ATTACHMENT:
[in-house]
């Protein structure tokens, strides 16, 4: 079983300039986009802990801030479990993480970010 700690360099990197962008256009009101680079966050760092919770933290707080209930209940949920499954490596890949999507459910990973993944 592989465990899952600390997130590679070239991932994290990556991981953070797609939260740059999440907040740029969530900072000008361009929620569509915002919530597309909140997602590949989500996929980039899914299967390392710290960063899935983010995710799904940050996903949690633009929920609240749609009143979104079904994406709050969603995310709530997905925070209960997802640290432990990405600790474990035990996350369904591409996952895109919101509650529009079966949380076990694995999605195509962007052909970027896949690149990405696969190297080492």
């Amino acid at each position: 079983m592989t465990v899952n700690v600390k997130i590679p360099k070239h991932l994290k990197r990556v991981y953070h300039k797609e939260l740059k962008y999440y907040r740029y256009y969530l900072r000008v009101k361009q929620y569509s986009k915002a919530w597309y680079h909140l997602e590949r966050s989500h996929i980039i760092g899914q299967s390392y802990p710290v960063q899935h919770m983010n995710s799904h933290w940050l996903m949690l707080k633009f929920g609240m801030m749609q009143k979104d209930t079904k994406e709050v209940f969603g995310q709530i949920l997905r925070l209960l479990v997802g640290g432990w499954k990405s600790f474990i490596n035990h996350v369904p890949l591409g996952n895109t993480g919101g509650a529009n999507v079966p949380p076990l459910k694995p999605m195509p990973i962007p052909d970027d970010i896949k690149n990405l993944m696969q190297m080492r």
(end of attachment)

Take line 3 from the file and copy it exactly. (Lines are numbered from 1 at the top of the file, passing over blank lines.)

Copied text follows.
């Amino acid at each position: 079983m592989t465990v899952n700690v600390k997130i590679p360099k070239h991932l994290k990197r990556v991981y953070h300039k797609e939260l740059k962008y999440y907040r740029y256009y969530l900072r000008v009101k361009q929620y569509s986009k915002a919530w597309y680079h909140l997602e590949r966050s989500h996929i980039i760092g899914q299967s390392y802990p710290v960063q899935h919770m983010n995710s799904h933290w940050l996903m949690l707080k633009f929920g609240m801030m749609q009143k979104d209930t079904k994406e709050v209940f969603g995310q709530i949920l997905r925070l209960l479990v997802g640290g432990w499954k990405s600790f474990i490596n035990h996350v369904p890949l591409g996952n895109t993480g919101g509650a529009n999507v079966p949380p076990l459910k694995p999605m195509p990973i962007p052909d970027d970010i896949k690149n990405l993944m696969q190297m080492r």